Art Registry

In a world full of reproductions, determining the value of an objet d’art depends on establishing its authenticity—ensuring what you’re buying is the real deal. 

In other words,

“No matter how famous an artist is, the artwork is only as valuable as its ability to be authenticated.”

Proof of authenticity is essential for insurance, tax and estate matters, gifting, sales, and other purposes.

Once artwork has left the artist’s hands, not even the artist can be sure if the artwork is authentic by looking at a photo without other verification.

 

Robert Read, the head of fine art and private client at insurance underwriter Hiscox, agreed.

“At the moment, most certificates of authenticity are not worth the paper they’re written on,”

he said, noting that simply googling the phrase will pull up tutorials on how to create one yourself.

“While certificates of authenticity are often debatable and of little actual worth on their own—having no financial backing or warranty—they can become much more valuable when coupled with provenance and technical investigation: scientific analysis put into context with technical art history,” Nadolny said.

“Technical investigation can support connoisseurial opinions with data and standard testing protocols, creating referenced, evidence-based reports that allow artworks to be accepted as authentic by the market.”

In other words, certificates of authenticity on their own may not be entirely useful; other documentation and research, as well as further technical and scientific analysis of the work of art, however, can prove its validity and hence its worth.

“Obtaining solid evidence—a thorough due diligence package involving scientific analysis, provenance research, and connoisseurial approval—is the best way to be sure of the authenticity of artworks,”

Nadolny said.

“The quality of what a certificate is and how it links to the work has to be better for the industry to rely on it,” Read said.

“If you could link that certificate to the work of art and record its history of being bought and sold over time, you would have a perfect provenance and authenticity as well.”

Michael Israel Studios maintains several Art Registries that contain photos, documents, and other information used to verify ownership and authenticity.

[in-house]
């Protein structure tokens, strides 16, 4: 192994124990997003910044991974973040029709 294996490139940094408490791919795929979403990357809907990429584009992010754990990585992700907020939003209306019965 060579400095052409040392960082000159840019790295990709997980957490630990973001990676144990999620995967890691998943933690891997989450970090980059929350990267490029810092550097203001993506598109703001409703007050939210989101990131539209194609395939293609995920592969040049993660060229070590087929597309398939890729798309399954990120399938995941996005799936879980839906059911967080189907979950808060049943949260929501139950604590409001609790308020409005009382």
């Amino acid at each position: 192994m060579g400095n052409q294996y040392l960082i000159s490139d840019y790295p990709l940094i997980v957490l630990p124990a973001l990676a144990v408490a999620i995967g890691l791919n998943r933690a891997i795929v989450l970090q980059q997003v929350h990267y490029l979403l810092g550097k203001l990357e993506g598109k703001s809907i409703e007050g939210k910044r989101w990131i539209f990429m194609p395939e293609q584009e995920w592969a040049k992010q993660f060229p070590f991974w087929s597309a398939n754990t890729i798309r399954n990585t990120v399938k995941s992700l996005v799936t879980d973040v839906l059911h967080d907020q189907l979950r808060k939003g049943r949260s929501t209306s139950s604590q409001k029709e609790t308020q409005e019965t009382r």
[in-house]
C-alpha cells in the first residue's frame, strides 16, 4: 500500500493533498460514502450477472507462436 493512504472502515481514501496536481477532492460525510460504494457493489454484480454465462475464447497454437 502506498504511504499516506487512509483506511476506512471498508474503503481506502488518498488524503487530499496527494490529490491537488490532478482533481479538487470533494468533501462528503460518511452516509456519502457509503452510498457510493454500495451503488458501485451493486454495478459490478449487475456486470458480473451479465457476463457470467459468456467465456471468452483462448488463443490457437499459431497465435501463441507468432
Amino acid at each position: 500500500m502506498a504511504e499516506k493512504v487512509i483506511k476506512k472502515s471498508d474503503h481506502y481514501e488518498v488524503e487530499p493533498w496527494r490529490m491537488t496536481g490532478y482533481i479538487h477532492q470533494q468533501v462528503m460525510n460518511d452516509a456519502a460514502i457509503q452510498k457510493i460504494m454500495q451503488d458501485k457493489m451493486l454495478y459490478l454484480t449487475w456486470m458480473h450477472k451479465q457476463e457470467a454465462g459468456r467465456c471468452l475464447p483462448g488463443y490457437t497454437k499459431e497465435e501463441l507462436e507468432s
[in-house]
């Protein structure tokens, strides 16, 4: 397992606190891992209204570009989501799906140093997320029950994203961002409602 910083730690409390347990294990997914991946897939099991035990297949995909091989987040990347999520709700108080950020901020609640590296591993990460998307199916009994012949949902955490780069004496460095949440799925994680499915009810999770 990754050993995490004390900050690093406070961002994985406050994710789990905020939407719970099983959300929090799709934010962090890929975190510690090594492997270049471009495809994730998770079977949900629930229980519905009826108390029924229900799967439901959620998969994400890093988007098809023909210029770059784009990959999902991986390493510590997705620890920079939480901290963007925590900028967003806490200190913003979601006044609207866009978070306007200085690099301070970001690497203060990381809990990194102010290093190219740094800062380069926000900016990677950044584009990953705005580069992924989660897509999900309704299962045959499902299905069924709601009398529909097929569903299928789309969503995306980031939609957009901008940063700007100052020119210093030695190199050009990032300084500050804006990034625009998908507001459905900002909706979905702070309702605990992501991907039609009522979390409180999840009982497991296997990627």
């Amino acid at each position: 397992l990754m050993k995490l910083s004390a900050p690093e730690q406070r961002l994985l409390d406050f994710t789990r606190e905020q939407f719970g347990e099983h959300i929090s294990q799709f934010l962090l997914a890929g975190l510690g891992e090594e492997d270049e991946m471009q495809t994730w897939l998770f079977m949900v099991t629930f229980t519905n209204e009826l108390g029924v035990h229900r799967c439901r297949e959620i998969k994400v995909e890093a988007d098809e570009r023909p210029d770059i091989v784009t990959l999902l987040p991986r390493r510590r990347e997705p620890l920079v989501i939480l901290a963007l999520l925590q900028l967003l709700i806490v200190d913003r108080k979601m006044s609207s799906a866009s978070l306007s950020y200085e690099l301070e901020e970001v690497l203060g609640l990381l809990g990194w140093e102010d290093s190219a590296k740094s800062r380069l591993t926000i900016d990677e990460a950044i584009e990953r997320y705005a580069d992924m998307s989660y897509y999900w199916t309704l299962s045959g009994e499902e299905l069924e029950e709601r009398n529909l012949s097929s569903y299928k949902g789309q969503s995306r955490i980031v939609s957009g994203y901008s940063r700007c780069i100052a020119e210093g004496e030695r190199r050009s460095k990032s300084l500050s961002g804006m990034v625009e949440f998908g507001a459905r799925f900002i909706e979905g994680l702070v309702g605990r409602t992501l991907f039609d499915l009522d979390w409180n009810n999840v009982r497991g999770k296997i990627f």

If you have a Michael Israel Artwork, you should consider a Collector Membership for access to your Private Collection in Michael’s Online Art Registry containing official information and documentation for your artwork.

If you possess a Michael Israel Artwork and are not the registered owner or do not have official documentation of authenticity or ownership, you should consider Authentication to receive official documentation and be registered as the owner.

 

NEW! ONLINE ART REGISTRY

 

Our primary Art Registry contains photos and information for thousands of Artworks only accessible to our staff members with clearance making it time-consuming and expensive to provide authenticity and other critical information.

To provide collectors with 24/7 access to critical data related to their Artwork, we set up an Online Art Registry with Private Collections.

Private Collections

Private Collections and Art Registry information are kept confidential. When logged in, Collector Members can view their Private Collection below and access, search, or download Art Registry information. 

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More information

 

Michael’s professional career started in 1974 when he sold his first artwork. At first, he traveled to festivals to sell his works. The works he brought quickly sold out so he began taking requests and painting on the spot which drew large crowds of onlookers. Among those onlookers were event producers who asked Michael if he would do his painting as a show during their events. Pretty soon, Michael was painting for the grand opening of an Aquarium, as the headline entertainer for festivals, a motivational presenter for Fortune 500 corporate events, celebrity events, and even presidential events in Washington DC.  He began receiving requests from estate attorneys wanting him to authenticate artwork their clients inherited, and from people whose artwork had been lost or stolen. At that point Michael began documenting his artworks and recording the information in a registry. With collectors scattered throughout the world, he needed a way to authenticate his artworks without having to examine the physical artwork himself. Michael came up with an ingenious process of adding unique authentication markers that cannot be duplicated.

 

One couple who purchased an eagle painting lost it in a house fire 15-years later and their insurance company required both proof of authenticity and proof of ownership. Thanks to Michael’s Art Registry and the information it contains, the insurance company paid the couple 10x what they originally paid for the artwork 15-years earlier.

 

If you have a Michael Israel Artwork, you should consider a Collector Membership for access to your Private Collection in Michael’s Online Art Registry containing official information and documentation for your artwork.